Lake. Whenever they stayed with Leonard, they would walk to the brewery after school to meet him when his shift ended. On those days, Cork often accompanied them on the pretext of visiting his family’s good friend Sam Winter Moon, who owned Sam’s Place. Though he liked Willie just fine-they both shared a passion for Marvel Comics- Winona was the real reason Cork went along.

A couple of weeks after the start of school that fall, as the trio passed through Grant Park on their way to the brewery, Willie haltingly detailing the exploits of the Hulk in a recent issue and Winona quiet and distant and beautiful at his side, three figures materialized from the picnic pavilion and blocked their way.

“Well if it isn’t the spaz and his keepers,” Donner Bigby said. A cigarette dangled from the corner of his mouth in a kind of perverted homage, perhaps, to James Dean. The two kids with him Cork knew, but distantly. Vinnie Mariucci was tall and as thin as jerky, and everyone called him Specs because he wore glasses. Ray Novak was almost as huge as Bigby. They were high school guys, and they hung with Bigby because he was, in fact, their age. He was in the seventh grade because he’d been held back twice over the years. Academically and socially, he was a mess. In a later, more enlightened day, he might have been diagnosed as dyslexic and having ADD, but at that time he was just seen as unteachable, both disinterested in education and defiant of authority.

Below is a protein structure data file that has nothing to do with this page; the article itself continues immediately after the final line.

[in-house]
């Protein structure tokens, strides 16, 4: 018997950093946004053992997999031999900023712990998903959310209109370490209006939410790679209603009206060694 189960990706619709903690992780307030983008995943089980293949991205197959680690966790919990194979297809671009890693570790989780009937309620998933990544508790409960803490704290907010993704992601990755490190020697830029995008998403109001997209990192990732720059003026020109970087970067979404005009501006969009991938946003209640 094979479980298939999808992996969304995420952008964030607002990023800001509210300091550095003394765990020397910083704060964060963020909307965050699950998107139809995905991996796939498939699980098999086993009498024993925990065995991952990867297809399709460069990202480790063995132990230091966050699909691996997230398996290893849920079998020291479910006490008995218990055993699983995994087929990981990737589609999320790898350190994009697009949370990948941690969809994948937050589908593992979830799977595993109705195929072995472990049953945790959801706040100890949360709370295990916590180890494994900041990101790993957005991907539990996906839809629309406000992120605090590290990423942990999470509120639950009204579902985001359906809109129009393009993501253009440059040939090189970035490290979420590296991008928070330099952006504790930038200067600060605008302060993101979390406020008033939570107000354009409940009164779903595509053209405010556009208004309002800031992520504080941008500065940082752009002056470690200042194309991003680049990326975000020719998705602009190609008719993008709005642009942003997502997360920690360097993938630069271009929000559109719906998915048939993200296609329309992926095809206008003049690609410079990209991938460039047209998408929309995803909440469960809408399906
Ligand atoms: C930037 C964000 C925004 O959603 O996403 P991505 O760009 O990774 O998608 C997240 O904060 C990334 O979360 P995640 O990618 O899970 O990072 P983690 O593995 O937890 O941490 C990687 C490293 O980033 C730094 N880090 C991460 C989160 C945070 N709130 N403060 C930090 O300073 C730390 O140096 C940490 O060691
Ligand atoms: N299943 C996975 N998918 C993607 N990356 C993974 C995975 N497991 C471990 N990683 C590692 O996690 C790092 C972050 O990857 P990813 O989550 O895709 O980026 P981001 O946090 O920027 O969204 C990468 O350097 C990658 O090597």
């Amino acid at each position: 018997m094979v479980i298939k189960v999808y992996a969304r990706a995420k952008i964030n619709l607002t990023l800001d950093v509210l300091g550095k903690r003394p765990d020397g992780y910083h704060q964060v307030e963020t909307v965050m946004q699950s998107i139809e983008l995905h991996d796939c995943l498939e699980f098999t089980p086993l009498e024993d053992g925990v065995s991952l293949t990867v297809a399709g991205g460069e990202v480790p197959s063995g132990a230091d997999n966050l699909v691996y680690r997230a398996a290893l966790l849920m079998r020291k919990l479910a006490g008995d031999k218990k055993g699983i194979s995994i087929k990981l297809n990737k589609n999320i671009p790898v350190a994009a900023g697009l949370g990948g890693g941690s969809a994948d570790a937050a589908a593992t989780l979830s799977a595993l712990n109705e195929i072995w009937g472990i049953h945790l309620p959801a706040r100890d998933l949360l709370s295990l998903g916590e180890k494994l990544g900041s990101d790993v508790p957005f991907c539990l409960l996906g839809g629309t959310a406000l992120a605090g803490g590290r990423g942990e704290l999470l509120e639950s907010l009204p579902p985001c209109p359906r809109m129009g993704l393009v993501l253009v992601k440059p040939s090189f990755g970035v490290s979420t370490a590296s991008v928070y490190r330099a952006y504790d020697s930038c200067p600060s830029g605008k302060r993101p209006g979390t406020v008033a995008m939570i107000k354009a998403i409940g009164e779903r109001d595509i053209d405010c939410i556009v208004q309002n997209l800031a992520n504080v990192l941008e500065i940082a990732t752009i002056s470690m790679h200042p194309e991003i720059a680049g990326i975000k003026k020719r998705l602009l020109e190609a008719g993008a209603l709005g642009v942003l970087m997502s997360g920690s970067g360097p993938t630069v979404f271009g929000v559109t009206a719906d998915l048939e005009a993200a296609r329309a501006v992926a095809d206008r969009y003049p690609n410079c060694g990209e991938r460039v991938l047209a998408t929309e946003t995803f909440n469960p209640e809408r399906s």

Cork smelled beer, though he saw no evidence of their drinking. He felt his stomach tighten, and he tried to speak in a calm voice. “Come on, we’re not bothering you.”

“Look, O’Connor, just being on the same planet with Spaz here bugs me. I don’t like watching him walk.”

“Fine,” Cork said. “We’re leaving and you won’t have to watch.”

“Don’t call him Spaz,” Winona said, low and threatening.

“Winona,” Cork cautioned.

“How about Retard then?” Bigby offered and laughed. His cohorts laughed, too.

“I’m… not… retarded,” Willie managed to get out. His speech, normally a little difficult, was further strained and was hard even for Cork to understand.

“Inotarded,” Bigby said, mimicking Willie.

As the son of the Tamarack County sheriff, Cork felt on his shoulders the onerous weight of doing the right thing. Which meant taking on Donner Bigby, who was a head taller and thirty or forty pounds heavier and who probably knew more about how to beat the living crap out of a kid than anyone Cork could think of. He considered simply trying to talk his way past Bigby, and hustling Willie and Winona along with him, but Winona killed any hope of an easy escape. She stepped up to Bigby and slugged him. She caught him in the ribs, and he made a little ooph sound, but he didn’t budge an inch. Before she could withdraw her hand, he caught her arm by the wrist and twisted. Winona cried out and went down on her knees. Willie tried to go after Bigby, but Specs stepped in and shoved him, and Willie went sprawling.

Beyond thought now, Cork lowered his shoulder and barreled into Bigby. He knocked the kid off balance, and they both went down. He attempted to wrestle the bigger boy under him, but it was like trying to get the best of a rhino. Bigby was on top in the blink of an eye, sitting astraddle Cork and pinning him to the ground, helpless. Cork saw the big right fist, an agate-colored ball of bony knuckle, draw back, and then he saw stars.

As his perception cleared, he was aware that Bigby’s weight no longer held him down. He opened his eyes and rolled his head to the side and saw Bigby trapped in a hammerlock, his thick upper arms useless and his chin forced down to his chest. The kid who’d put him in this precarious position was every bit as large and powerful as Bigby, and he was a stranger.

“Stay back or I’ll break his neck,” the kid ordered Specs and Novak, who stood looking ready to jump in.